Review: Piaf – No Regrets: Christine Andreas at The Pheasantry, London

For Musical Theatre Review
By Jeremy Chapman
October 16, 2018


Star rating: five stars ★ ★ ★ ★ ★

One of the finest voices in the cabaret world, two-time Tony nominee Christine Andreas was at her electrifying best in a three-night residency at The Pheasantry.

Superbly accompanied by composer husband Martin Silvestri on piano and accordion, the Broadway star totally inhabited Edith Piaf and hypnotised her audience – they gave her not one but two standing ovations at the end of an absorbing 75-minute set.

Wearing a black dress – Piaf always wore black – Andreas delivered 15 mostly-familiar Piaf numbers in a flawless accent yet, outside the songs, she doesn’t speak a word of French, relying entirely on her ear to pick up the inflexions and meaning.

Elaine Paige, who played Piaf in the 1993 West End revival of Pam Gems’ musical play about her extraordinary, drug and alcohol-fuelled life, was in the first-night audience and must have been as thrilled as we all were by Andreas’ power and passion.

Her ‘If You Go Away (Ne Me Quitte Pas)’, the English version of the 1958 Jacques Brel masterpiece, was unbearably poignant. Although not specifically referring to that song or the beautiful ‘Autumn Leaves’ that came out of ‘Les Feuilles Mortes’, Andreas hates most translations of French songs, saying they “totally wounded” the originals.
As an example, she and Silvestri duetted on ‘The Poor People of Paris’, a mis-translation of ‘Le Goualante de Pauvre Jean’. Without looking at the written words, American songwriter Jack Lawrence heard ‘Pauvre Jean’ as ‘pauvres gens’ (poor people) and created an entirely different story!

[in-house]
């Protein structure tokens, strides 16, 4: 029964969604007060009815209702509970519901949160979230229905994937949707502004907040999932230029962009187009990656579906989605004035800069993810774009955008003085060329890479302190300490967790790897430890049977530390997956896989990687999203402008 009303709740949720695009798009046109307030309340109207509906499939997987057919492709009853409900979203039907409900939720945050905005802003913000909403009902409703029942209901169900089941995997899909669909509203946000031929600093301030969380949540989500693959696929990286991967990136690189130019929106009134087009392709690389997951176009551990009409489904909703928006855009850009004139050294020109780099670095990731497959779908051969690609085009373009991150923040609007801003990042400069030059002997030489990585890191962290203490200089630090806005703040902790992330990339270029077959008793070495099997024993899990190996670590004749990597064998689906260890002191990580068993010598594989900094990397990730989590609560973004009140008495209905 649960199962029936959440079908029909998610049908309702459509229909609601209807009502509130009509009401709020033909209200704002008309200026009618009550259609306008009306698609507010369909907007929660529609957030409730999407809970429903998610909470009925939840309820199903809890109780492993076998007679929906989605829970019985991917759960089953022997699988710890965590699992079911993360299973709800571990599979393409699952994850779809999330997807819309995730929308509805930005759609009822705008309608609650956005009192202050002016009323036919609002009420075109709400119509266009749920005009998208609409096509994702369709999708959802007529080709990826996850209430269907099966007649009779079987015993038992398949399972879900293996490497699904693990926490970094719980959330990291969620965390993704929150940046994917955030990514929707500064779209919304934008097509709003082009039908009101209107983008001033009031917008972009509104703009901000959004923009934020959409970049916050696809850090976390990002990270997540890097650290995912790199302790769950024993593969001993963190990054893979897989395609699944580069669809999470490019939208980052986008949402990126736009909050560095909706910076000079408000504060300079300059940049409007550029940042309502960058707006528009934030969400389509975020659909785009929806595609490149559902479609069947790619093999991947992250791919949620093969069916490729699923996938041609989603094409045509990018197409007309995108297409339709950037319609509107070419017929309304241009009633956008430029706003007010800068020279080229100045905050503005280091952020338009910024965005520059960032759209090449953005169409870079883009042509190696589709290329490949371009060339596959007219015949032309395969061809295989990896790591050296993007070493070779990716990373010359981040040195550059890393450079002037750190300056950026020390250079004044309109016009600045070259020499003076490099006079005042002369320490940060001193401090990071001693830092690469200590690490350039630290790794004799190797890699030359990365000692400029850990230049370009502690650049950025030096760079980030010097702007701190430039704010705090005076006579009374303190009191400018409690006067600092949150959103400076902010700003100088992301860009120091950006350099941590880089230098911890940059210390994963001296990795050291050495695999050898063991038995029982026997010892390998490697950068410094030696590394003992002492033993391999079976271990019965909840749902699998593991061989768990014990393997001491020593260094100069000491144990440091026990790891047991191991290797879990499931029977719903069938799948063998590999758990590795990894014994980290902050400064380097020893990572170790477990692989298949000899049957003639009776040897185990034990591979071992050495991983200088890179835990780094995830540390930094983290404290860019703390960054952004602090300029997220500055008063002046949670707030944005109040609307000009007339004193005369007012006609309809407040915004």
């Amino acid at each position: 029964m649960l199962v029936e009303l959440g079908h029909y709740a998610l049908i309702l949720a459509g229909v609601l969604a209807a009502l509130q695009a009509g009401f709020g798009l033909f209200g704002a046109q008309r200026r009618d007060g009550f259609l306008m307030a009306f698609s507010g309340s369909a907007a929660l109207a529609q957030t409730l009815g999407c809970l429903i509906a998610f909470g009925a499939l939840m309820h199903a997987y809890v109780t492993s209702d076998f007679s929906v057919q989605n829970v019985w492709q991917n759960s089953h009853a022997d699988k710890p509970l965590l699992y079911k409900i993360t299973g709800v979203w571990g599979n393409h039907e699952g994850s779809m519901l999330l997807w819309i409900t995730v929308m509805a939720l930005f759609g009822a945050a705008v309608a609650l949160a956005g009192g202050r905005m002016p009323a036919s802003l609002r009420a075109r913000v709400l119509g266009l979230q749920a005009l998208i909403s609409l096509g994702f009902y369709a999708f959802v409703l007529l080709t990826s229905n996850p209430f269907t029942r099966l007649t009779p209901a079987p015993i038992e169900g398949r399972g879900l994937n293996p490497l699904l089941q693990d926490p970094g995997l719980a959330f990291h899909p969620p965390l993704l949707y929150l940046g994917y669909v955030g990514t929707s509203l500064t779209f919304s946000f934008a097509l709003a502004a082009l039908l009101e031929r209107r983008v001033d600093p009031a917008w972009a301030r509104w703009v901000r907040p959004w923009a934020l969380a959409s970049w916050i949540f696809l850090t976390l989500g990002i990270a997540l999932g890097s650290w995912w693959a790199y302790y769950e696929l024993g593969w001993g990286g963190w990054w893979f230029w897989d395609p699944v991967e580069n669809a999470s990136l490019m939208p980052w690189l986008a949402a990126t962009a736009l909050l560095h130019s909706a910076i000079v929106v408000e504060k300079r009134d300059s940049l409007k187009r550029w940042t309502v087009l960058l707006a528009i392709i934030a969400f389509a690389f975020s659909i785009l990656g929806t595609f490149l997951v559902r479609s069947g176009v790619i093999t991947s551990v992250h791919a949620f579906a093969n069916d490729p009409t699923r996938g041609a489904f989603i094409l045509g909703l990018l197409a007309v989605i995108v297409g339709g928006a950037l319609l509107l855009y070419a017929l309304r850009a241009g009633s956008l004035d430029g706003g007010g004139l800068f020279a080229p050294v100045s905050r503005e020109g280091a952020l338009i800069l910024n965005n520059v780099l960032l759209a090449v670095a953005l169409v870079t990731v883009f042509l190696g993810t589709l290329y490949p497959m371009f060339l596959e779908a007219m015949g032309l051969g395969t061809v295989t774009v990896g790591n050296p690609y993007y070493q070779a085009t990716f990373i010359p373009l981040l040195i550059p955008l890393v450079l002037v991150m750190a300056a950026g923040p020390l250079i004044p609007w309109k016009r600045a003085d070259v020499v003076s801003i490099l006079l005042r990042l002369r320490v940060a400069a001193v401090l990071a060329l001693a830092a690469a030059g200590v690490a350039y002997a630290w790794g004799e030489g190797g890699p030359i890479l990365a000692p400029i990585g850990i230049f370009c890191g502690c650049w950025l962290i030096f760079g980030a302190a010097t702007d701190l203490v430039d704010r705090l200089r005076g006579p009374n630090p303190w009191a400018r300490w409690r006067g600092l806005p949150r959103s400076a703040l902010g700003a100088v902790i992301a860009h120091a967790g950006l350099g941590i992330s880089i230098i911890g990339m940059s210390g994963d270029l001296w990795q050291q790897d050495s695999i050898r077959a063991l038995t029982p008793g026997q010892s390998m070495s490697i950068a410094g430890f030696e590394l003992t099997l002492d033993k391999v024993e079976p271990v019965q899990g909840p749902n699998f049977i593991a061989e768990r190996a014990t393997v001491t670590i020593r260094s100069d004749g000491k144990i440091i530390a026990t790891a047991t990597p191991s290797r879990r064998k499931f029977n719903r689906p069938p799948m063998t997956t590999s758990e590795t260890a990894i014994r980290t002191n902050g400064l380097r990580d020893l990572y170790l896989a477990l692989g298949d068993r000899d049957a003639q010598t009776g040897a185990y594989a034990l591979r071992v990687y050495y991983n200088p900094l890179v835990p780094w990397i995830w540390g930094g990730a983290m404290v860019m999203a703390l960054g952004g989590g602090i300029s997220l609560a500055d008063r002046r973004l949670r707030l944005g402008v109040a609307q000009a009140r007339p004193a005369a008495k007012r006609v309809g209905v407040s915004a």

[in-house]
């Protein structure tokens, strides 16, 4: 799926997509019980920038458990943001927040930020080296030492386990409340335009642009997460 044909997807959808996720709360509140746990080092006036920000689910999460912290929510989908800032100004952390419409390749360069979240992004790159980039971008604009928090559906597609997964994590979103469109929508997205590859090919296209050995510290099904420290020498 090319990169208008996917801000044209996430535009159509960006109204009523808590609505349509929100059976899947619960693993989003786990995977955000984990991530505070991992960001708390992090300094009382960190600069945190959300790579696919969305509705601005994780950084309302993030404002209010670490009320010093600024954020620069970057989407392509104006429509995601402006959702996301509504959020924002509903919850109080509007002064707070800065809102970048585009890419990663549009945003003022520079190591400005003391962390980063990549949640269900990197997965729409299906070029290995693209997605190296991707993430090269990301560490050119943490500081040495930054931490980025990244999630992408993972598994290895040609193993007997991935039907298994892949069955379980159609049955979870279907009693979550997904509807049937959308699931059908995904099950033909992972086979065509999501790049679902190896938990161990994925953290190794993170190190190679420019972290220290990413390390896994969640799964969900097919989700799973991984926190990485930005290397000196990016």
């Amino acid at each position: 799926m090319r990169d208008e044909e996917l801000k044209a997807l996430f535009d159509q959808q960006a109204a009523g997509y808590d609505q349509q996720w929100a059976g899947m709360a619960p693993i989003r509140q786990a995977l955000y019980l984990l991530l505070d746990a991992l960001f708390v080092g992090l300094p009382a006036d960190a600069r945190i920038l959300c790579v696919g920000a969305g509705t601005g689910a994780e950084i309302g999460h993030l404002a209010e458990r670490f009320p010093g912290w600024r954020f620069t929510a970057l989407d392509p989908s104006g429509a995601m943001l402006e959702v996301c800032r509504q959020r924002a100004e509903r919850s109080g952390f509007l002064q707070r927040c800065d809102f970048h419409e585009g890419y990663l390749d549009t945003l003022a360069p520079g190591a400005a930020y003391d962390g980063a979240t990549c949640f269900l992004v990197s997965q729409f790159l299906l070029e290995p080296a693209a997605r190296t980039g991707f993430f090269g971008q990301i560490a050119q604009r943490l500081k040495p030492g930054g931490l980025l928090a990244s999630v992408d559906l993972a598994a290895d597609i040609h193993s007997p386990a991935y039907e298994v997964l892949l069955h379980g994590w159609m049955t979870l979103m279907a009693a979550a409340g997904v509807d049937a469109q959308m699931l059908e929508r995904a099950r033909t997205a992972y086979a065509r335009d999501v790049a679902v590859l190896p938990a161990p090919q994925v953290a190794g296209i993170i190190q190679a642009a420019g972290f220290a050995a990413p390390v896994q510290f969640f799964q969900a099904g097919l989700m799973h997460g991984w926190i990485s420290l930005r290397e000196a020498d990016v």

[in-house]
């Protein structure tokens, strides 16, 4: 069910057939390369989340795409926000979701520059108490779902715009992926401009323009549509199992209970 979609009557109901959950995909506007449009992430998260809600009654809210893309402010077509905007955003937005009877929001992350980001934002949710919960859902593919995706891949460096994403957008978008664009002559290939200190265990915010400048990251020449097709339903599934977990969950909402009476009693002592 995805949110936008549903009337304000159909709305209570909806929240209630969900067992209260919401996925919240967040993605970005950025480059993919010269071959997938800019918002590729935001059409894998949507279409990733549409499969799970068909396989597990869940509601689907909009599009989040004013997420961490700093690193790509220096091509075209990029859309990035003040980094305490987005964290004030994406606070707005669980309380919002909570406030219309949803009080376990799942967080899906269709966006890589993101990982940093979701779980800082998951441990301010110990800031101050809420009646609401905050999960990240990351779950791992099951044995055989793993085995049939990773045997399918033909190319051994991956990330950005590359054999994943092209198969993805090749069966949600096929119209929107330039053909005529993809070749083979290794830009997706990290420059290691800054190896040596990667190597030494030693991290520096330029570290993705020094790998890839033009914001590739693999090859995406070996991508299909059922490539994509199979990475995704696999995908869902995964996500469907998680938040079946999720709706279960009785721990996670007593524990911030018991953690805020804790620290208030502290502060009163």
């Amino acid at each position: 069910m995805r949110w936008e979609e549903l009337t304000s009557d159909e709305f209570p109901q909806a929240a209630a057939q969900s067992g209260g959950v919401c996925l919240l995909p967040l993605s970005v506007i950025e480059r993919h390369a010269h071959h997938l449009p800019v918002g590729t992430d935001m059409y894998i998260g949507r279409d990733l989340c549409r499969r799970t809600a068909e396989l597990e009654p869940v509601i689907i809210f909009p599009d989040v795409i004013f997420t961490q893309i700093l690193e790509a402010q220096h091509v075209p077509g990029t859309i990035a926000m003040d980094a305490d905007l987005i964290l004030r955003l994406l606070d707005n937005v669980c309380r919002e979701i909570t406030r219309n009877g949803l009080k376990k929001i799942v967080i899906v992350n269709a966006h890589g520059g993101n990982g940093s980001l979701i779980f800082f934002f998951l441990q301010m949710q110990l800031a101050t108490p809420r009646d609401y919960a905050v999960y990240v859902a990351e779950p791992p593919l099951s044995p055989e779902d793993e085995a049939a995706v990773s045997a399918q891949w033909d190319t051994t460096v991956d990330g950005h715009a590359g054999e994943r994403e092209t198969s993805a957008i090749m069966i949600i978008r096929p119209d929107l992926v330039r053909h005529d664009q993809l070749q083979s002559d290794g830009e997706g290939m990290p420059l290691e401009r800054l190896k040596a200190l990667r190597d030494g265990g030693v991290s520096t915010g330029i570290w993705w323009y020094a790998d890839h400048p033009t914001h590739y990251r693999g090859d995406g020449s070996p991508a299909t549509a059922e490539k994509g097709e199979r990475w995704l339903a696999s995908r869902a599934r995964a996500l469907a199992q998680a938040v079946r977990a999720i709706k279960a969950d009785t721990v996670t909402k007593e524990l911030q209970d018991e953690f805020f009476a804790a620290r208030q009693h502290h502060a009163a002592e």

Finishing her set with great hits ‘Je Ne Regrette Rien’, ‘Badam, Badam, Badam’ and ‘Milord’, Andreas also shows herself to be a terrific actress. Her use of hands and arms is nothing short of exquisite.

Abandoned by her mother as a baby, Piaf did her own PR work, frequently embellishing the stories of the poverty of her youth, being brought up by prostitutes in her grandmother’s brothel, her own pregnancy as a teenager and her drug reliance to sell herself to an adoring public.

Often economical with the truth according to Andreas, the Little Sparrow created her own legend. Her biggest love affair was with the audience.

In the 13 years before her death at 47, her companion was the much-younger Charles Aznavour but it wasn’t a sexual relationship. Aznavour insisted he never made love to her but was her willing slave, looking after her finances and writing songs with her.

Her greatest love, former world middleweight champion Marcel Cerdan, was torn from her when his New York-bound plane crashed with no survivors in 1949.

Her best-known song ‘La Vie en Rose’ was also the title of the biopic for which Marion Cotillard won Best Actress Oscar in 2007 and she was given a ten-minute ovation after singing 27 songs in a Carnegie Hall concert when loaded with drugs to ease her pains.